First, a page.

by M. Kolbet
“The attendant slapped a metal band around my horse and nodded approvingly—I had buckled myself in, though I was equidistant from childhood and debility.
“Hey, buddy.” It was an adroit combination of hello and goodbye. We hadn’t met eyes and would never speak outside this moment, which began to feel like a Sedaris essay. Without more ceremonial interactions, some arc of familiarity, I couldn’t share that sometimes spinning around was drug enough to cure me. At least it used to be.
The metal band would tell him which horses needed wiping down after the ride—safety precautions in a contagious world—though all the horses fairly gleamed already. The room was a feast for the senses, from the bright, painted wood and fiberglass horses, to children in winter coats whose protection from the cold seemed to depend on how bright the garments were. Brash purples. Gaudy reds. In the corner there was an idle popcorn machine above which hung half a dozen bags of cotton candy. They could withstand this winter, too, and another ten to boot. Eager fathers planted themselves, cameras raised, ready to catch their child rising and falling, prancing around again and again.
The carousel was, if nothing else, a new way to structure reality.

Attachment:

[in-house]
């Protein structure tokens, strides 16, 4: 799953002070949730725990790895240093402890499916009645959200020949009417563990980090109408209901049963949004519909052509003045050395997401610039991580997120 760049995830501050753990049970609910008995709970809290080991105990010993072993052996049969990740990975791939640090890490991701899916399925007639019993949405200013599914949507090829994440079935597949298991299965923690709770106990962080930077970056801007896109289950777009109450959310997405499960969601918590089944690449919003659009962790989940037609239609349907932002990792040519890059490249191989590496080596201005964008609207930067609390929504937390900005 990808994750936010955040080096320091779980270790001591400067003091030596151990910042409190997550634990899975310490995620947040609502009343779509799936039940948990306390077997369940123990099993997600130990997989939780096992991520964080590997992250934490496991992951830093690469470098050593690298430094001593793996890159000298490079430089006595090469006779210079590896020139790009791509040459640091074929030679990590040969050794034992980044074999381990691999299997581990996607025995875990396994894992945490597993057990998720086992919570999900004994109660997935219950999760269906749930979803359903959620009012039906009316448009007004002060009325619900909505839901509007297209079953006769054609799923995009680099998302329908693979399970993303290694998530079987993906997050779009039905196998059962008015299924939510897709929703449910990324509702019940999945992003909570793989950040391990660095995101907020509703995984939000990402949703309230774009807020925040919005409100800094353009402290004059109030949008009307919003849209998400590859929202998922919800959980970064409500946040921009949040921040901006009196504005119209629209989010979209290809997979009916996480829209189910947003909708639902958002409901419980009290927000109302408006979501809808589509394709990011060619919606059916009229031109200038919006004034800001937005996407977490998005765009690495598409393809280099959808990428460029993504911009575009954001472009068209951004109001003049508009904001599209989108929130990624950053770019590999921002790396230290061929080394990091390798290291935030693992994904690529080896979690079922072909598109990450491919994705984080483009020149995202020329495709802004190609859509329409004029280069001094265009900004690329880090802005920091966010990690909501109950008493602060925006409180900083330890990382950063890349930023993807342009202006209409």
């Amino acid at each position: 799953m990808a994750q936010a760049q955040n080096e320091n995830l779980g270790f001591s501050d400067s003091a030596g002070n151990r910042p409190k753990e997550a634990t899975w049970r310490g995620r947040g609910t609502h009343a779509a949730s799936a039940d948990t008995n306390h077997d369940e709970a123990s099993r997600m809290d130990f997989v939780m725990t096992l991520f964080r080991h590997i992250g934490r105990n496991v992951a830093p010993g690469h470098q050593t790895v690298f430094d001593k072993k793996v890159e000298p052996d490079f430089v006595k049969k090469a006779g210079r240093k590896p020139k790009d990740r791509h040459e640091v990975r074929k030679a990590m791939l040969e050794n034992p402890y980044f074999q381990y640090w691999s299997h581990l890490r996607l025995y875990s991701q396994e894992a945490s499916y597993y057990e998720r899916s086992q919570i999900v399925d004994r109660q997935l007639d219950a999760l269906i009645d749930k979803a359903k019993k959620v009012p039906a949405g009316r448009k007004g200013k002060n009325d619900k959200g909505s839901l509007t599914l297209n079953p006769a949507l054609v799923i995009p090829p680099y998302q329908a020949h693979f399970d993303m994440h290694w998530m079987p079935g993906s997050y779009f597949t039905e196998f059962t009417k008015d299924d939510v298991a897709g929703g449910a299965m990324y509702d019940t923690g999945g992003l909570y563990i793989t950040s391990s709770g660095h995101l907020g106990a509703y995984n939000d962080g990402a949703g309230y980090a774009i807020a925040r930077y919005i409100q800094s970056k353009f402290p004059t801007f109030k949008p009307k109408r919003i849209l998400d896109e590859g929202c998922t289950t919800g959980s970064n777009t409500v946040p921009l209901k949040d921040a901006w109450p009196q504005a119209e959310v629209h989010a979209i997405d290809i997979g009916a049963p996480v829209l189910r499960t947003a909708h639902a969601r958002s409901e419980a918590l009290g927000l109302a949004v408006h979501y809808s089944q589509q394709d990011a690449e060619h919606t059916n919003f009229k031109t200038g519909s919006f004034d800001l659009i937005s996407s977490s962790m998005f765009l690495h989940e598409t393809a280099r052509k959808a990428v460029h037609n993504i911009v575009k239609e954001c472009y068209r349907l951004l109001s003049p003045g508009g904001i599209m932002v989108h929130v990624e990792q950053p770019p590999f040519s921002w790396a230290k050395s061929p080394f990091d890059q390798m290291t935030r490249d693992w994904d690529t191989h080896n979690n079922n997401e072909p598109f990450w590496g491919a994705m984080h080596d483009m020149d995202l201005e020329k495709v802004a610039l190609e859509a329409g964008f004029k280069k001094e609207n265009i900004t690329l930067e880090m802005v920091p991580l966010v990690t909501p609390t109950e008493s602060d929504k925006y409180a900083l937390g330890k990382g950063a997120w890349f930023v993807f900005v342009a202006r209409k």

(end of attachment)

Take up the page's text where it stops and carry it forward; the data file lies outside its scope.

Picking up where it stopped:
Behind me were a couple of first-timers, probably no more than three, who weren’t shy about sharing their uncertainty. Actors who couldn’t be bothered with the subtlety of whimpers, they wailed at irregular intervals, refusing to be mollified by distraught mothers or the compromise of a bench seat.
In the noise, I was reminded of a time when I’d waited out a rain storm inside a Biffy. Here the smell was only slightly less cloying.
I wondered what would happen when we started moving. When the music began to play.
My own charge, Brown Beauty, caught me with one steady eye that seemed to say: You’re lucky. I’m here all week. I’ve seen this routine before.
The attendant and his assistant finished marking horses and tightening belts, even those of a gang of truculent six-year-old kids who swore they were fine just holding on. Some simply swore in general. Today, just a few days before Christmas, might be a celebration with one parent before the kids were passed back to something officially designated by the calendar. Today was about memories, a holiday of minutes. Happiness, after all, is one small discernment found and searched for and reclaimed and lost again.
Time pauses when you’re a dot in a circle.
All of us riders were fresh. We’d waited in line, waited while the horses were cleaned, excited for our turn. In a moment, the central engine purred and we started our counterclockwise rotation. The carousel possessed enough magic to force time backwards.
It was never any one place, either. No passports. No hometowns. No more worries about the past. No more serious conversations: I want to tell you this before I leave. I could almost forget that repetition is a kind of dying.
“Isn’t this fun?” a mother lilted, swaying between the economy of children. Her toddler, with a fixed regard, offered a plaintive yelp and appeared unconvinced. The cry suggested fun ought not be the first consideration. Rather, one should focus on perceived physical safety. Or mental cushioning. Or the size of a young bladder and how often it needs to be emptied.